… A to Polska właśnie…”

Friburg windows, Józef Mehoffer

Leon, I have some­thing for you. Do you remem­ber Mehoffer? And these things?

Well, now com­pare to this

Turns out that these artists just make the draw­ing sketches, and then a glass expert pro­duces it. You know, chain pro­duc­tion. And I found the ori­gin­al sketches along­side plenty of oth­er stuff you – English plur­al you – have to see. And no, I was not at Włocławek – for those of you who don’t know about Włocławek, well, that was a noclegi that deserves the anec­dote* –, but I just also dis­covered that Mehoffer designed the stain-glass win­dows at Włocławek’s Cathedral. Seriously, this guy and his super col­league Wyśpiański are the world mas­ter of stain-glass win­dows. I always neg­lected such win­dows until I saw Mehoffer’s at Friburg, and so far I keep look­ing for more of their jobs, look­ing for someone else’s win­dows as well, and no way, nobody like these two guys.

This year some­what resembles my last year in Madrid, in the sense of self-determ­in­a­tion to do too many things at the same time, at to what this post con­cerns, fur­ther dis­cov­er­ing Kraków. Where in Madrid I used to remem­ber the year and archi­tect of vir­tu­ally every min­im­ally rel­ev­ant build­ing with­in the city centre, now I’m going for that degree of know­ledge about Krakow. I star­ted, this time, with museums. Call it Leon push­ing me to every second one dur­ing our trips. And just that, that one chance when we stumbled upon those stain-glass win­dows at Friburg’s cathed­ral. That single moment when that coin­cid­ence made me utterly inter­ested in Mehoffer, and thus, to the top­ics sur­round­ing him.

So why not start­ing with Matejko his­tor­icism? We all know we love his­tory. And where Matejko’s col­our man­aging is quite inter­est­ing, most of all his paint­ings are an encyc­lo­pae­dia of arts. Perfect start­ing point, his­tory was always my thing. That quickly escal­ated.

Back in the cen­tur­ies, around Revolution times, Paris pushed around Europe a clas­si­cism which val­ues his­tor­ic­al depic­tions over every-day life scenery, to which Napoleon was par­agon – those David’s encyc­lo­pae­di­as… –. On the mean­while, a non-exist­ent Poland slightly pushed by Poniatowski’s attempts to update a back­ward school of arts, val­ued those his­tor­ic­al depic­tions for the spe­cial reas­on of a remin­is­cence of Poland’s former great­ness. There is one paint­ing that won­der­fully explains everything.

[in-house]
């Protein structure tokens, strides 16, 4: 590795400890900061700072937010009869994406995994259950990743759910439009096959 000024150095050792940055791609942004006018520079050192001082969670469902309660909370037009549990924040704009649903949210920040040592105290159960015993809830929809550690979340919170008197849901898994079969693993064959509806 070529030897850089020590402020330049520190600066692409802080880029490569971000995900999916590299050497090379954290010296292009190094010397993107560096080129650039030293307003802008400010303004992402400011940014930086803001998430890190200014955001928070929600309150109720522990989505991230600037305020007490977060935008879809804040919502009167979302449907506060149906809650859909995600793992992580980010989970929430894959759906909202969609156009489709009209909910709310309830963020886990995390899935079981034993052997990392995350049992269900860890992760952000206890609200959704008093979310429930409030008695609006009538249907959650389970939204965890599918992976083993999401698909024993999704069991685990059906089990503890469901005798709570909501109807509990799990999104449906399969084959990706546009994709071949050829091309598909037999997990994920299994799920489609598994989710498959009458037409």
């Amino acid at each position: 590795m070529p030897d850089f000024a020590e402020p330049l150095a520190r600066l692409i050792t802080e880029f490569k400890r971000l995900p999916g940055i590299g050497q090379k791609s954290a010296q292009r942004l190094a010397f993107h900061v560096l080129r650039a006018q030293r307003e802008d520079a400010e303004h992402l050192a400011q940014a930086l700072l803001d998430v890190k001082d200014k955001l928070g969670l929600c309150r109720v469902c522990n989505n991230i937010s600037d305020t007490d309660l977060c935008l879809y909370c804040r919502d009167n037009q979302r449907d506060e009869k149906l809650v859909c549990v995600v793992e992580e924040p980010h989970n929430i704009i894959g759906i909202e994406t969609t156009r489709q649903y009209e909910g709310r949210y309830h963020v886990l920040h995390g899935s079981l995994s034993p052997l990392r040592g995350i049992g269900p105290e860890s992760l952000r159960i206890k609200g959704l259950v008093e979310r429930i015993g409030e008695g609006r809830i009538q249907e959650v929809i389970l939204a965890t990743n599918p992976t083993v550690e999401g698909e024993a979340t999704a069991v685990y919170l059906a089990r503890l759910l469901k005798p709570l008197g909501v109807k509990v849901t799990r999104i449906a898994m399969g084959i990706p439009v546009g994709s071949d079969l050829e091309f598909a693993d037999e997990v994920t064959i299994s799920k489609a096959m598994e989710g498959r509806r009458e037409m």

prussian-homage-1024x498 „... A to Polska właśnie...”
Jan Matejko [Public domain], via Wikimedia Commons
And this paint­er and his gen­er­a­tion were the golden age, the update and reviv­al, of Polish Arts. Boosted by a pre­vi­ous blow in Literature – Mickiewicz, Słowacki, Krasiński – they developed the visu­al aspect, gathered in the Kraków School of Fine Arts, where Matejko was a teach­er, and Mehoffer or Wyśpiański were stu­dents. Among oth­er awe­some teach­ers and stu­dents I just dis­covered and I’d love to show you.

But more explan­a­tions to come, I’m rush­ing now to take a train to vis­it some of my favour­ite people on earth, but I’ll also take the oppor­tun­ity to fin­ish some research on that School at my friends“ city.


Yeah, I know the world is get­ting a bit messed up. But hey, if there is one out­come of Trumplandia I’m kind of pleased with, is the amount of inter­est­ing stuff that is being writ­ten about that dis­aster, and all the oth­ers – don’t let one story make you for­get the rest. I have noth­ing to add on that top­ic, just refer your­self to the wisest art­icles you find around the net.

2 Replies to “… A to Polska właśnie…””

  1. Correction: I’m not push­ing you into every second museum, I’m just sug­gest­ing there is one and then you pull me along 😛
    But no, dif­fer­ent thing: I’m look­ing at glass win­dows, too, nowadays. Turns out the most prom­in­ent ones of Münster are t e r r i b l e. The entire cathed­ral: This dark, grey-and-brown-and-black post-1945 stuff that just totally neg­lects the rais­on d’être of church win­dows (some­thing to illu­min­ate the interi­or? To make it bright­er than as if there was just a wall?).
    St. Lamberti has a Sainte-Chapelle-like apsis, though (not with pic­tures like that, but with a sim­il­ar col­our impres­sion).

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